The Cultural Confluence
R. Martin Stamat
Exhibition was on view from October 25th – November 16th, 2010
Exhibition Description & Artist Statement
New Mexico, Arizona, Utah, and Coloradoknown more commonly as the Four Cornersare home to some of the countries most beautiful natural formations of cliffs, canyons, and desert-like plains. When R. Martin Stamat rests his eyes on the dry, arid, and barren landscape of this American southwestern region, he sees past the drought and instead unearths evidence of hidden cultures rich with stories of endless historical value. Having had the privilege of taking several trips to the Four Corners area, Stamat collected a plethora of photos, memorable images, and inspirations of the past cultures that one time inhabited these lands. Stamat then combined photographic techniques with mixed media materials such as wood, paper, fiber, and dye to expound upon his primal interest in photography and express ideas that cannot be communicated through basic photographic utilization. The resulting body of work revealed Stamats personal portrayal of the many lost and unknown ancient histories of pre-European western American civilizations that contemporary culture has either failed to notice or simply forgotten.
The voices of an ancient people in their deserted landscape find union with art and anthropology to create a junction of their time with our own: a confluence of culture, thought, and human interaction with their surroundings.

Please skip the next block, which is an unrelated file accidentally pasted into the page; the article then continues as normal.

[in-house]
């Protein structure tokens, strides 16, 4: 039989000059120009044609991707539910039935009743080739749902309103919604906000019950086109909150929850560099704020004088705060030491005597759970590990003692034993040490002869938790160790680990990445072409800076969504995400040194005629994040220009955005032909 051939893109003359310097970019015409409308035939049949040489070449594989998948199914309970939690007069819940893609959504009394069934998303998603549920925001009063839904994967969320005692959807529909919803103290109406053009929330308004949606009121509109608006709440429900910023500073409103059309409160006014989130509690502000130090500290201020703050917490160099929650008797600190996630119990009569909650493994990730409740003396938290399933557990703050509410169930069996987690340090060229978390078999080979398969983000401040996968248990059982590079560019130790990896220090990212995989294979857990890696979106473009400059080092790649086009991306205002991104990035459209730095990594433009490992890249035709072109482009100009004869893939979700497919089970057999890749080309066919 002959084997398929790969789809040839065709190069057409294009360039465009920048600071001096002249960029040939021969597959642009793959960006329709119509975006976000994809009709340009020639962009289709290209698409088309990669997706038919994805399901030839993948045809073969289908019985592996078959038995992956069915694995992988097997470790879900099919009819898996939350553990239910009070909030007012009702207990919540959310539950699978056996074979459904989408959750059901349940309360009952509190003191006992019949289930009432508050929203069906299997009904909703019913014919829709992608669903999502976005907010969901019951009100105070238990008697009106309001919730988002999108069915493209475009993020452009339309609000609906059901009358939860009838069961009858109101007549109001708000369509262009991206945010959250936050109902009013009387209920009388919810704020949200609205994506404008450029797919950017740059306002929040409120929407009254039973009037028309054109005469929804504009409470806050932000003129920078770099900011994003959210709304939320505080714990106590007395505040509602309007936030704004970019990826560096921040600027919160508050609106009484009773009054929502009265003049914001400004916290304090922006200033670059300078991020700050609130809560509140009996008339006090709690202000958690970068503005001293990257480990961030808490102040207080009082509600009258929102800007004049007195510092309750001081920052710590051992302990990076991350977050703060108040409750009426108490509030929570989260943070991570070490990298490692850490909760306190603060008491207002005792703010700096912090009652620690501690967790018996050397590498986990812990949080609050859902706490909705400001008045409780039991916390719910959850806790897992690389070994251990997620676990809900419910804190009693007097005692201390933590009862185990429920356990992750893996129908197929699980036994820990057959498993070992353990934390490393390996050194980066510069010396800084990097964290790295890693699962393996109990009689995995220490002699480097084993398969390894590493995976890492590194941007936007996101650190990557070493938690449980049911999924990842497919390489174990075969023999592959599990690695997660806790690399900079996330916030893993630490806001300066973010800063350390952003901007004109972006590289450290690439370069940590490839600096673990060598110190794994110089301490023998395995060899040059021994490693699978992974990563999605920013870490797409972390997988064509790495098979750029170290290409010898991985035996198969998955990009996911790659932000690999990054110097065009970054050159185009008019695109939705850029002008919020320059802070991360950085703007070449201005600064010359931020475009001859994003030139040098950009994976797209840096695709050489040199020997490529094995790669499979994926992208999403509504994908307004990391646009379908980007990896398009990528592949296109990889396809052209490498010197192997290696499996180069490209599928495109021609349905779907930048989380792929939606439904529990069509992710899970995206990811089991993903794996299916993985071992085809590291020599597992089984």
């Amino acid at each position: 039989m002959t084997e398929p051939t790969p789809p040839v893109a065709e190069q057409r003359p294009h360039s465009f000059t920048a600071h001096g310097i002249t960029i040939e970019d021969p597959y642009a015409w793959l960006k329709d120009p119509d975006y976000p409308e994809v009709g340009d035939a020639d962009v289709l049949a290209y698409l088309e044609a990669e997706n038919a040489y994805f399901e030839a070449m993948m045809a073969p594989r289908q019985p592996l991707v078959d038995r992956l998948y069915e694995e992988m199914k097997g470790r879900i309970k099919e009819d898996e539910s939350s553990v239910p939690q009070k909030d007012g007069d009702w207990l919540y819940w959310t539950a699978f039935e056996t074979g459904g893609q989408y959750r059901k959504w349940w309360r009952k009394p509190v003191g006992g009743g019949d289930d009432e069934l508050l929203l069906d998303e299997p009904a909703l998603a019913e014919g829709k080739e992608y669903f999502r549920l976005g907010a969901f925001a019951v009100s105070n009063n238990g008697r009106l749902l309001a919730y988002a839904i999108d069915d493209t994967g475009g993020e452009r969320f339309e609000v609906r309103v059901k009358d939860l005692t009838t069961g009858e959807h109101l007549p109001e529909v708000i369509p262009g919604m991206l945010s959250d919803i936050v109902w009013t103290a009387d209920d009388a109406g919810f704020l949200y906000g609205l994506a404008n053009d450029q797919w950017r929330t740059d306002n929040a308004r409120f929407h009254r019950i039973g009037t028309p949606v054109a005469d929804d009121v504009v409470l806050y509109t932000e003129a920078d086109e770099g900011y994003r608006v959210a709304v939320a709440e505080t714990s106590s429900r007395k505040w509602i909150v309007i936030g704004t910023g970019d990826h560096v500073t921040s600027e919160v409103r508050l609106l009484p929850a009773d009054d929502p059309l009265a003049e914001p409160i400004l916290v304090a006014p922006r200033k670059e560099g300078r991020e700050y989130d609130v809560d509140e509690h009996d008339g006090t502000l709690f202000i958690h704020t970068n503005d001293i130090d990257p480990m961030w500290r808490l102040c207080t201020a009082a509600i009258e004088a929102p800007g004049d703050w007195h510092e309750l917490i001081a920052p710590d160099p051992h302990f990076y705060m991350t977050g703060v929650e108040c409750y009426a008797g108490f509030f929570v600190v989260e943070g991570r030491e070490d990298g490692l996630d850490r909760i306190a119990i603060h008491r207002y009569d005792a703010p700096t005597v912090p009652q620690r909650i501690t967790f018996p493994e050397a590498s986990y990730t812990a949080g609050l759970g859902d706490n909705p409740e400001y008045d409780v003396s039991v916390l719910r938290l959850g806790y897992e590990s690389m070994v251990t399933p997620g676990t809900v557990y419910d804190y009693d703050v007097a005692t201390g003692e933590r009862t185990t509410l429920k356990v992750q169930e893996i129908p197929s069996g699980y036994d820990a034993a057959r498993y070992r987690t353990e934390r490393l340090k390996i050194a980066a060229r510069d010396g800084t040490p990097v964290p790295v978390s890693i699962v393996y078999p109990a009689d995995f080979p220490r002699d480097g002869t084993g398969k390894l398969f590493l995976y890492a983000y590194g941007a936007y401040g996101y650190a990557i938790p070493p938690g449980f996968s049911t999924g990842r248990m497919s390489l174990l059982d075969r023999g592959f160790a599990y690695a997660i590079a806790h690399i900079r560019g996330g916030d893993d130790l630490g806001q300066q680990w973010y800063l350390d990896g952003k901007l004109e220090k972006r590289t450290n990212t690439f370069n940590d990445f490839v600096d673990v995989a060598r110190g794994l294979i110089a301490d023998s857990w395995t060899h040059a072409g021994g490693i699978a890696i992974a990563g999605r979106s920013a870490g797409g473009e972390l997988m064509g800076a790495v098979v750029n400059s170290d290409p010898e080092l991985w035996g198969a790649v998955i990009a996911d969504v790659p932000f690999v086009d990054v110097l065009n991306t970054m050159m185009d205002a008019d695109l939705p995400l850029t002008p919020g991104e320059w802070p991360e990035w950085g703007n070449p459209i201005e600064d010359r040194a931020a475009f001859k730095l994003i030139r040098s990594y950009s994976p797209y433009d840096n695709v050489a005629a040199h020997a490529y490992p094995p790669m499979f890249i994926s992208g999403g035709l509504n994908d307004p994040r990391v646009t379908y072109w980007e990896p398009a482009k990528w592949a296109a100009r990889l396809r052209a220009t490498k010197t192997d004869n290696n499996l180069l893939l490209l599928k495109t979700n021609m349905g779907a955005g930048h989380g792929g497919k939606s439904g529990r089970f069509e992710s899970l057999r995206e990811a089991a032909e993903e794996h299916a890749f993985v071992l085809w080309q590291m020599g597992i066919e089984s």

R. Martin Stamat, exhibiting artist.
About the Artist
R. Martin Stamat was a senior BFA Studio Art major with minors in English and Anthropology at Appalachian State University when this exhibit was on display. His interest in the American southwest is rooted in numerous trips to the region over the past decade with family, friends, ASU Anthropology Department, Boy Scouts, as well as on his own. Stamat used various media and creates work that focused upon specific places, issues, ideas, and environments as he encountered them in their context. Though this series was largely rooted in photography, Stamat used it and many other media to express his understanding of an ancient culture from the perspective of modernity. Employing nearly all of the processes with his own hands, the artist designed this series as a socio-cultural retrospective into humanitys basic needs for survival, cultural legacy, and interaction with the surrounding world.